tunities for the Knights workhorse that year, Kenneth Johnson. The move allowed Johnson to become the school’s all-time leading rusher and he finished the year with 2,341 yards and 39 TD’s. Should Gough continue to shine at quarterback and Ragland continue to be his usual self — and stay healthy most importantly — the Knights have a great opportunity ahead of them. While the storylines in Dillwyn center around the offense and how it’s shuffling things around from last year, the Knights’ defense might as strong as it’s been since the 2009 and 2010 campaigns. With Michael Mabry and Dshawn Perkins up front, the Buckingham defensive line is troublesome. Throw in linebackers Harley Gough and Edwards, then toss in Ragland’s play in the secondary and the picture comes into focus. The Knights only have the chance to be a very well balanced football team, one that runs well and one that’s shown already in three contests, they are not easy to run against. Three games in the book, it feels as though the Knights have already found their stride. Considering the way the first half went against Appomattox, that’s saying a lot. ✖ The Knights have four of their next six games on the road, but no game looms larger than their home contest with their archrival, Goochland, on October 9th at 7 p.m.

go online »

For more football coverage head to our website at:

College Update

We’ve gone digital But you can have it in print too!

Woodberry grad slides over to running back, comes home By Ryan Yemen Sometimes an injury opens up an opportunity. The timing of this opportunity couldn’t have been more fortuitous though. C.J. Prosise was a VISAA Division I All-State stud in his four years at Woodberry Forest. His play at defensive back, wide receiver and as a return man on special teams resulted in a scholarship to play for Notre Dame. When Prosise redshirted in 2012, the thought was that he’d be playing safety. Things changed though and the Irish coaching staff wanted to see what he could do as a receiver. As they slowly worked him into the offense as a freshman, Prosise got the wheels turning and hauled in seven passes for 72 yards. Last year, he broke through and caught 29 passes for 516 yards and two touchdowns while also rushing for 126 yards on 10 carries and another TD. So what would Prosise do as a junior? How about change positions again. The Irish backfield took a beating this spring, and in week two of the season, Prosise earned the nod as the team’s starting running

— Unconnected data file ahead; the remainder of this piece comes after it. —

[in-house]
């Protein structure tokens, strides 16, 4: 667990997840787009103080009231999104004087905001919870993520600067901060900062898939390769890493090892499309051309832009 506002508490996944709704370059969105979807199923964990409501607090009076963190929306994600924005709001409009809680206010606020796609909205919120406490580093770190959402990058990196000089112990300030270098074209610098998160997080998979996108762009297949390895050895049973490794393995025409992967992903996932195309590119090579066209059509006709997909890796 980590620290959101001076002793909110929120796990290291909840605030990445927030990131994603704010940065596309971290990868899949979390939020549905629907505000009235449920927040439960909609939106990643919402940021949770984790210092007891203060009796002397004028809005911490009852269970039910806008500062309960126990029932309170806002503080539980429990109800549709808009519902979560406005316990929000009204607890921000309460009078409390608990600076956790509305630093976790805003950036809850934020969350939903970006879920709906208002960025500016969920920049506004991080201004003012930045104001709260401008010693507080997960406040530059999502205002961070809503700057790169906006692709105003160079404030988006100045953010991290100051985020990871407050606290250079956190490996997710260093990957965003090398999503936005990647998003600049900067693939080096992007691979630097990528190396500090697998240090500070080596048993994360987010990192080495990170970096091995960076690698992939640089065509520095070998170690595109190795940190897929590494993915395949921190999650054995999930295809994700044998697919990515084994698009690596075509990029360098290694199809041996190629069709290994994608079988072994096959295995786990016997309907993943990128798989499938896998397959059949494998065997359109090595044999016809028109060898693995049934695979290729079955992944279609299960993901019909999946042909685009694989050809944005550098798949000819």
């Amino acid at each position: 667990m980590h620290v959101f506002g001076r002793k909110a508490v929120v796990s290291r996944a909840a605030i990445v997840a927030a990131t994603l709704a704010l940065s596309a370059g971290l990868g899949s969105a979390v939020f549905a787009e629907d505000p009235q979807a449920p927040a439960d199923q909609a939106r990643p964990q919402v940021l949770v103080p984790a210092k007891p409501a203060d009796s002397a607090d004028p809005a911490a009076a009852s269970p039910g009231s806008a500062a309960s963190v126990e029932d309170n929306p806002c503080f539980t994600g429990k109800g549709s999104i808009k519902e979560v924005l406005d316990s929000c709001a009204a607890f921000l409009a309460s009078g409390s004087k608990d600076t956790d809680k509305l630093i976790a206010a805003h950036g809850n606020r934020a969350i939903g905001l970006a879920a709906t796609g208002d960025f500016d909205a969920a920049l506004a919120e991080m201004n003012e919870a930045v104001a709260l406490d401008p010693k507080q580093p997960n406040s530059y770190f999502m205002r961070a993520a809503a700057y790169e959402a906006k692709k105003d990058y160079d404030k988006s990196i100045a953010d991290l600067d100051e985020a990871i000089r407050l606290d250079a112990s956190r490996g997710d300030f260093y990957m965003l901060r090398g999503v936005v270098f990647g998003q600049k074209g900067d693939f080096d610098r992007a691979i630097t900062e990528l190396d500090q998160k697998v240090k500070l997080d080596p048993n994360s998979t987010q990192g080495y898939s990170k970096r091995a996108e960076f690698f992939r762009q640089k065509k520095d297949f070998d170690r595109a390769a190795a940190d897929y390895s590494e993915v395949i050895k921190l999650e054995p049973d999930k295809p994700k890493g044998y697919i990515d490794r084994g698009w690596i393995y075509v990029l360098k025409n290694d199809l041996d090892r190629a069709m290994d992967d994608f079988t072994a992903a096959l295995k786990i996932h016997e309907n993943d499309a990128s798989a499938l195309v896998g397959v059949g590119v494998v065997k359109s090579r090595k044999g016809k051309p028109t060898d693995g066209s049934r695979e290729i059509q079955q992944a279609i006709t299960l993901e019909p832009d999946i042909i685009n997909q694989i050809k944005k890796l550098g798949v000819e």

back when the Irish came into Charlottesville to play the University of Virginia. It was quite the homecoming for the Woodberry graduate, not to mention a wildly-entertaining contest. Prosise had 17 carries in Notre Dame’s last second come-from-behind victory and finished with 155 yards rushing and had a 24-yard run for a touchdown late in the third quarter. The junior also added 20 yards receiving on three catches. Obviously Prosise has been willing to slide around the field, and this time, it looks like he might have found his calling card. In two weeks, Prosise has 253 yards on 37 carries for a healthy 6.8 yards per carry. With two highly ranked opponents in the next three games between No. 14 Georgia Tech and No. 11 Clemson, the Irish will need the Petersburg native to continue to tote the ball well, especially with starting quarterback Malik Zaire out for the year. The good news for Notre Dame is that every time Prosise has been asked to do a job, he’s found a way to come through. Don’t expect that to change. ✖

BELOW » Woodberry Forest alumnus C.J. Prosise takes a carry against UVa at his new position as running back for Notre Dame. (ND sports infortmaion)

HOW TO GET A PHYSICAL COPY OF SCRIMMAGE PLAY Step 1 :: Click here and head to the MagCloud version of the magazine. It’s going to look like this below:

Step 2 :: Click the Buy Print button next to the magazine and follow instructions to order Step 3 :: Wait patiently by your mailbox Step 4 :: When it arrives, take it out and read or stash away to your heart’s delight! ::






07 :: @scrimmageplay


The golf season is only but so long. There’s only so much improvement a team can make between the beginning of the regular season in August and the playoffs which start in the last week of September. So when the Charlottesville golf team